While a car owner usually purchases car insurance for their own vehicle, there’s really nothing preventing another person from buying a policy for someone else, provided all required information is on hand, the driver is legally entitled to drive and nothing is misrepresented about the policy.
Adding drivers to car insurance
There are circumstances we take for granted that essentially come down to buying car insurance for someone else. For example, when a teen obtains a driver’s licence and their parents add them to the policy of a family car, generally the teen isn’t aware or involved, though the parents might send their child out for a part-time job to offset the cost. Any occasional driver added to a policy is in essentially the same situation.
Purchasing insurance for a car purchase
Though it’s not really buying for someone else, a motorist can buy a policy on a car they intend to purchase, while it’s still owned by the seller. In Canada, car insurance coverage is mandatory in all provinces and territories, and it’s part of the registration and licencing process. Thus, purchasing insurance for the vehicle before the transaction carries out expedites the sale, change of ownership and licence plate validation activities.
What information do I need to buy insurance for someone else?
Adding an occasional driver, you’d only need personal information for that driver. This includes personal information such as birth date, gender and marital status. Your insurer will want that driver’s history, such as when they received their licence, the number of years they’ve been legally entitled to drive in Canada and the United States. History includes traffic tickets and claims made with other companies. Driver training certificates for young drivers would be disclosed at this time.
Insuring a primary driver adds a few steps. As well as all the information listed above for an occasional driver, the insurer needs information about the car, including make, model, year and VIN. In addition, they’ll need intended driving for the vehicle, details such as how many kilometers you’ll drive annually as well as distances driven to work daily. Any business use of the vehicle should be disclosed as well.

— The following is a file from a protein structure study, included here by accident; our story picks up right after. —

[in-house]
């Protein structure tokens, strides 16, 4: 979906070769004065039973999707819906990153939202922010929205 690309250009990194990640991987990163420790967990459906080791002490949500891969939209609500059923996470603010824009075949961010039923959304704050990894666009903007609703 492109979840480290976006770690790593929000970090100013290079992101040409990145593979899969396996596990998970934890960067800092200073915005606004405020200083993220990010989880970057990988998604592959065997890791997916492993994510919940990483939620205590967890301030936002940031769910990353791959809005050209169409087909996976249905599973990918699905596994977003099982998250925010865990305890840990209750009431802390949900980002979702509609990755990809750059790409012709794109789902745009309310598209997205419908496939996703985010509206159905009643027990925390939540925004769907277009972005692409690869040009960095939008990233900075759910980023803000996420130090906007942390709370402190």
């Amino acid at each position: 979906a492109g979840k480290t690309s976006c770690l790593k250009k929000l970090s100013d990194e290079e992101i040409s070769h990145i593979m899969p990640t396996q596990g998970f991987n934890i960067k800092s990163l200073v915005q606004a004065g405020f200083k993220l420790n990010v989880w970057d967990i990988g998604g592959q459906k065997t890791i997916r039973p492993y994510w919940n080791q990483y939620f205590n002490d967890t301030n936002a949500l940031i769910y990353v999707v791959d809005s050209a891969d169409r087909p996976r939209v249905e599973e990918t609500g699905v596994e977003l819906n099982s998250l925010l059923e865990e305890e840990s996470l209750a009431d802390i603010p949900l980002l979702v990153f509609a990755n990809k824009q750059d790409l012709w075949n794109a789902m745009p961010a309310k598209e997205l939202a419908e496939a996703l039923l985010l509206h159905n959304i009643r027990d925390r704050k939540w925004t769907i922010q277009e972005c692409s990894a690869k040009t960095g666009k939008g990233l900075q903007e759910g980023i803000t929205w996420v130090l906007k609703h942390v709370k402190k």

If you’re currently insured, sharing details of your current policy helps ensure a smooth transition. You’ll need to share your diver’s licence and ownership information. If you’re buying a car, ownership can be provided after the purchase.
A good summary of required information appears here, pertaining to Ontario insurance, but applicable in most places in Canada with a few changes. For example, Nova Scotia does not allow age, gender or marital status for risk determination. The provinces of Quebec, Manitoba, Saskatchewan and British Columbia have public insurance programs, so their requirements may be somewhat different, though both BC and Quebec have private insurance portions in addition to the government-run insurance.
No matter who you’re buying for, locating the best prices means comparison shopping. Quote Finder’s car insurance calculator searches the widest range of insurance providers to match your needs with the best prices. Try it out today to see how much you can save.